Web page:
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What the heck is it?

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Interesting.  My first guess was tilapia, but the morphology doesn't look quite right.
I gotta go along with Bruce  tilapia, but this thing is a little diffrent then most I've caught
I see tilapia all the time, but I've never seen one that looked like that. If it's a tilapia, it's either a totally different species than the ones I see here in California, or it was caught near the outfall of a nuke plant ;-)

Here is your tilapia. 

 

The first fish in question is a giant gourami and a rather small one at that.  Guess they get to be over 10 pounds.  One tough fish even on heavy bass gear.

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Now that's a nice tilapia!

 

Having never heard of a giant gourami before, I googled to learn that it's native range is south and southeast Asia, and that they are kept as aquarium fish. Looks like people are dumping them when they get too big, unless you've been fishing in somebody's aquarium :)

Where did you catch that? Creek, pond, lake, aquarium?

Im guessing you live in Florida or somewhere warm. From the look of it, that's a Gourami. They don't live in temperate waters - the cold gets to 'em.

Many variations of these fish have been imported as aquarium specimens. You can buy small ones at Wal Mart or any pet store and I've kept them on and off over the years. Many people also keep these same fish in their back yard ponds for mosquito control. They will thrive in nothing more than a small wading pool, in fact, throughout the warm season.

Many people even breed them this way, as they are bubble nesters. As the name implies, they build and maintain nests of bubbles to hold thier eggs in still, calm waters. It's fascinating to watch them tend to these nests and keep them floating. In Southeast Asia they are common in rice paddies and the backwater ditches that feed the paddies.

Both Gourami's and Siamese Fighting Fish (Bettas), belong to a group called labyrinth fishes. Their skulls are like a sponge, made up of of many small, hollow cavities. They can take air from the surface and hold it in this spongy "labyrinth" of bone and then extract oxygen from this store of air. This means they can tolerate stagnant waters with low oxygen contents, environments that would kill other fishes.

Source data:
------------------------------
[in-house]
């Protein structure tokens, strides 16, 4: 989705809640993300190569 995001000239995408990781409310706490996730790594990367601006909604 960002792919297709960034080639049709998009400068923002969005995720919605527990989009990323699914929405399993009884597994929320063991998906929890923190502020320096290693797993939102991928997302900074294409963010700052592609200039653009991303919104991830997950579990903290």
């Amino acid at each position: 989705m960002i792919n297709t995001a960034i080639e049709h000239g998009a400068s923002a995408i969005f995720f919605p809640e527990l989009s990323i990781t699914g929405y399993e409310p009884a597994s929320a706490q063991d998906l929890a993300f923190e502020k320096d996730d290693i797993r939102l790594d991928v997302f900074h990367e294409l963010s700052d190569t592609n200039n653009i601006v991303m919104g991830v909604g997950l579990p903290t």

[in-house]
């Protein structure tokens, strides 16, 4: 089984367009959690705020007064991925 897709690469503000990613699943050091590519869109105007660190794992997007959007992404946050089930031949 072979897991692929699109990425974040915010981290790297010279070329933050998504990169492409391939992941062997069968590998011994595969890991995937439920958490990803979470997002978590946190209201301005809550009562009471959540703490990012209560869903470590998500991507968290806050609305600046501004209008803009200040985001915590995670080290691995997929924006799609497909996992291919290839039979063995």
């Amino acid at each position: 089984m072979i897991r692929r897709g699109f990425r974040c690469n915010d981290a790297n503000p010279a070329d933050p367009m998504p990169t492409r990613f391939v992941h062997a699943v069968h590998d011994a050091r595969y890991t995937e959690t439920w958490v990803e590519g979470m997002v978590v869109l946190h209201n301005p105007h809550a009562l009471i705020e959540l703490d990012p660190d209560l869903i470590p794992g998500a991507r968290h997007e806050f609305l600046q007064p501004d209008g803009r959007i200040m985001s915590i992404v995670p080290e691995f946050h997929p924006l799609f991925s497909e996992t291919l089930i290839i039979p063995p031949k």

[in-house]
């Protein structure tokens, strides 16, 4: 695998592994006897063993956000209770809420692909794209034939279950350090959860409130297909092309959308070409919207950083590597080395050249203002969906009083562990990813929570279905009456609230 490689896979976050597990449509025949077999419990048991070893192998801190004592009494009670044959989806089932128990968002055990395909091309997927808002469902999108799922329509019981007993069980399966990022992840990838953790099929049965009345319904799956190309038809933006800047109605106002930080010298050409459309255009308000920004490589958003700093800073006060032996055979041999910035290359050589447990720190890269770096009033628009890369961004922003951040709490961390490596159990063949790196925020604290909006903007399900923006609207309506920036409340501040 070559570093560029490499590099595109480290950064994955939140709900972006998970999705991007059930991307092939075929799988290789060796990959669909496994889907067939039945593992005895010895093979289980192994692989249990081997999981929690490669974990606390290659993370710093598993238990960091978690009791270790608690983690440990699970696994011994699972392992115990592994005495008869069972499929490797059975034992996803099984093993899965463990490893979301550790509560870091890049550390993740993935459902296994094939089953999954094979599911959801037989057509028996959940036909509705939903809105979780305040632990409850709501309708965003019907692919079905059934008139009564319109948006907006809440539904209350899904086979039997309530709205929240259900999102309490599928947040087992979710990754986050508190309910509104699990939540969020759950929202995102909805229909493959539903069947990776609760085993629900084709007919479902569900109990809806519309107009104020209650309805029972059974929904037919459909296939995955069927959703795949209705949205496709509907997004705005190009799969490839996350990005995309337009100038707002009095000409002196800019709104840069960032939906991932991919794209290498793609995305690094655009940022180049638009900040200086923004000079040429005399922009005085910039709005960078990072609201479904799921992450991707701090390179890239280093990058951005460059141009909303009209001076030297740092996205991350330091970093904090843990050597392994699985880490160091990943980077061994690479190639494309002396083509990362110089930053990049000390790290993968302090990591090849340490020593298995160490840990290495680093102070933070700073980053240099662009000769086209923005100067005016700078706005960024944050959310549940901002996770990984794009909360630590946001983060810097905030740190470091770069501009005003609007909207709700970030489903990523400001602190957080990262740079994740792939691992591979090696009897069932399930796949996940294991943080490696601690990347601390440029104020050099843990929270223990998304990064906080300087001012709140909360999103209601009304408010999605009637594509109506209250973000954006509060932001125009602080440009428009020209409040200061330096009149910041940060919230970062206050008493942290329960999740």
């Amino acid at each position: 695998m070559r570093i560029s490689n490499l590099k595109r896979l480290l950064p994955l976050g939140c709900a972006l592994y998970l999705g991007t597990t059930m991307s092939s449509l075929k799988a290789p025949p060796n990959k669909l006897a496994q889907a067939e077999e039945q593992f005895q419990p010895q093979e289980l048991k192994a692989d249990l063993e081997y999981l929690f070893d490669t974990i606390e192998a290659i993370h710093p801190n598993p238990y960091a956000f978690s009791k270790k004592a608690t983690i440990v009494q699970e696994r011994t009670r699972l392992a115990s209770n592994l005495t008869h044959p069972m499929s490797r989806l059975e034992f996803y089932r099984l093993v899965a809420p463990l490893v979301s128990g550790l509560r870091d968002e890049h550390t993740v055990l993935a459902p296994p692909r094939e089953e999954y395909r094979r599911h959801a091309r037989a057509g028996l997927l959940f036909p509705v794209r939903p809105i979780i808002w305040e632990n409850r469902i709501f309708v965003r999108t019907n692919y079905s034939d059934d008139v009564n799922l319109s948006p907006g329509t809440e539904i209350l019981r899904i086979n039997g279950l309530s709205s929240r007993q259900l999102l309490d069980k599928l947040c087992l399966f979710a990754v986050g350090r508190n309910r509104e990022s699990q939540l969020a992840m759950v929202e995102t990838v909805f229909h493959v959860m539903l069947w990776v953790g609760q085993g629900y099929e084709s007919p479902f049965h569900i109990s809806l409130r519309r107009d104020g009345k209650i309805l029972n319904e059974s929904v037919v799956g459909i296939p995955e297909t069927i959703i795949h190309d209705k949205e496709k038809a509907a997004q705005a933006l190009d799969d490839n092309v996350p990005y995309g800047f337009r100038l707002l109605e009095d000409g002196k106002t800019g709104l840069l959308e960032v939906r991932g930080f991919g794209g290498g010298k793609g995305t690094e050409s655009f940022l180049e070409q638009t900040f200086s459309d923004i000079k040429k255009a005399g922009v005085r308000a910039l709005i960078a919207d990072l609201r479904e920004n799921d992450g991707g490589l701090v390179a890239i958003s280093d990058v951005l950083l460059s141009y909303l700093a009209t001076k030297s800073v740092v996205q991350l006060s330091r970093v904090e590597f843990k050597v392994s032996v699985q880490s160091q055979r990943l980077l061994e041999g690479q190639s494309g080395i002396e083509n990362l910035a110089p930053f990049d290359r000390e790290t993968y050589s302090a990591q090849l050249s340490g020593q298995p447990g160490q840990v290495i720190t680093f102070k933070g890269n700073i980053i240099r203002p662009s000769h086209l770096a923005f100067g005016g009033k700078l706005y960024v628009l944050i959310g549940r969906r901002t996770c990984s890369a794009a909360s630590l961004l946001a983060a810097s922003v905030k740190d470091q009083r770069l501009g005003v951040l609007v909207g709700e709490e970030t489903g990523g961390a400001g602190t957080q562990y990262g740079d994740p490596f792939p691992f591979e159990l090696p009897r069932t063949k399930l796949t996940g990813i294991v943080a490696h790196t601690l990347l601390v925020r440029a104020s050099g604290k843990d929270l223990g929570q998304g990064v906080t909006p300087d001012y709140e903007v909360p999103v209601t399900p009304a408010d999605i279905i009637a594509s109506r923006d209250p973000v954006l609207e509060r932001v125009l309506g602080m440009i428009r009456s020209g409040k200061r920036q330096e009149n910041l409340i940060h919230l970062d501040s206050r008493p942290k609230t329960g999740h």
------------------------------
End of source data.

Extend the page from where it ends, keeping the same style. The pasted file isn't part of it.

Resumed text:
Larger ones have been imported, certainly, much like the popular Amazon Oscar cichlids. Eventually, people tire of them or release them into the wild for other reasons - where they grow to catchable size. I recall mine would eat small insects and flies; they relish mosquito larvae, for sure. Small lures and jigs that resemble tiny invertebrates should be enough to catch them. You might even be able to get one on a cricket!

I also know that they are eaten in SE Asia as food (which can safely be said of just about everything in Asia). Whether WE might want to is another matter, I suppose.

Fun on a Fly-Rod, I think!!!!!!!

Thanks on all guesses and good info.

 

We were intentionally targeting the fish with a slip float set-up and piece of banana for bait.  The location was Thailand.  As for the fly rod comment, we got several on the fly rod and they were a riot.  Do I dare say a harder fight than (or at least equal to) a big bluegill?

 

Never ate one but imagine they would be tasty.

    

Except for the size of the scales Looks like my Mother in law...   Just kidding Bruce...

(Hers are larger)...

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